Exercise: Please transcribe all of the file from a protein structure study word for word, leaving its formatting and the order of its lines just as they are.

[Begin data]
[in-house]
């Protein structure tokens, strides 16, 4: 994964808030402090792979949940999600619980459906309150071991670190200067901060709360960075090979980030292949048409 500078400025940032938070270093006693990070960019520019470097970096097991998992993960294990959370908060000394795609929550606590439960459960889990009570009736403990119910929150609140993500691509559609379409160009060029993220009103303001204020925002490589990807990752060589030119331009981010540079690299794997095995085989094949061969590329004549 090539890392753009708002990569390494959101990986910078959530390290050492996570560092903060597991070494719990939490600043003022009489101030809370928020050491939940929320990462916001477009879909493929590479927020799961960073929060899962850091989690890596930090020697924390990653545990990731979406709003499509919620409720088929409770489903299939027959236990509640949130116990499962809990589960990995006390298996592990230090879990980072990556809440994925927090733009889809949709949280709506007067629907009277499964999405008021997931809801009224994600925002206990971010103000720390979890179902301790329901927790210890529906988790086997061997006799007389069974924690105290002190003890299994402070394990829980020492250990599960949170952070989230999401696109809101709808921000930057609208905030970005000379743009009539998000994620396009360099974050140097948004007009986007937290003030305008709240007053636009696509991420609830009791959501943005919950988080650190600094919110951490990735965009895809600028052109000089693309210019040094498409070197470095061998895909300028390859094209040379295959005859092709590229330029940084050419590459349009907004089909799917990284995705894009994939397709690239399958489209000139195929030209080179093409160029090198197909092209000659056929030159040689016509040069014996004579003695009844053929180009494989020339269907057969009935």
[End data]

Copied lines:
[in-house]
């Protein structure tokens, strides 16, 4: 994964808030402090792979949940999600619980459906309150071991670190200067901060709360960075090979980030292949048409 500078400025940032938070270093006693990070960019520019470097970096097991998992993960294990959370908060000394795609929550606590439960459960889990009570009736403990119910929150609140993500691509559609379409160009060029993220009103303001204020925002490589990807990752060589030119331009981010540079690299794997095995085989094949061969590329004549 090539890392753009708002990569390494959101990986910078959530390290050492996570560092903060597991070494719990939490600043003022009489101030809370928020050491939940929320990462916001477009879909493929590479927020799961960073929060899962850091989690890596930090020697924390990653545990990731979406709003499509919620409720088929409770489903299939027959236990509640949130116990499962809990589960990995006390298996592990230090879990980072990556809440994925927090733009889809949709949280709506007067629907009277499964999405008021997931809801009224994600925002206990971010103000720390979890179902301790329901927790210890529906988790086997061997006799007389069974924690105290002190003890299994402070394990829980020492250990599960949170952070989230999401696109809101709808921000930057609208905030970005000379743009009539998000994620396009360099974050140097948004007009986007937290003030305008709240007053636009696509991420609830009791959501943005919950988080650190600094919110951490990735965009895809600028052109000089693309210019040094498409070197470095061998895909300028390859094209040379295959005859092709590229330029940084050419590459349009907004089909799917990284995705894009994939397709690239399958489209000139195929030209080179093409160029090198197909092209000659056929030159040689016509040069014996004579003695009844053929180009494989020339269907057969009935």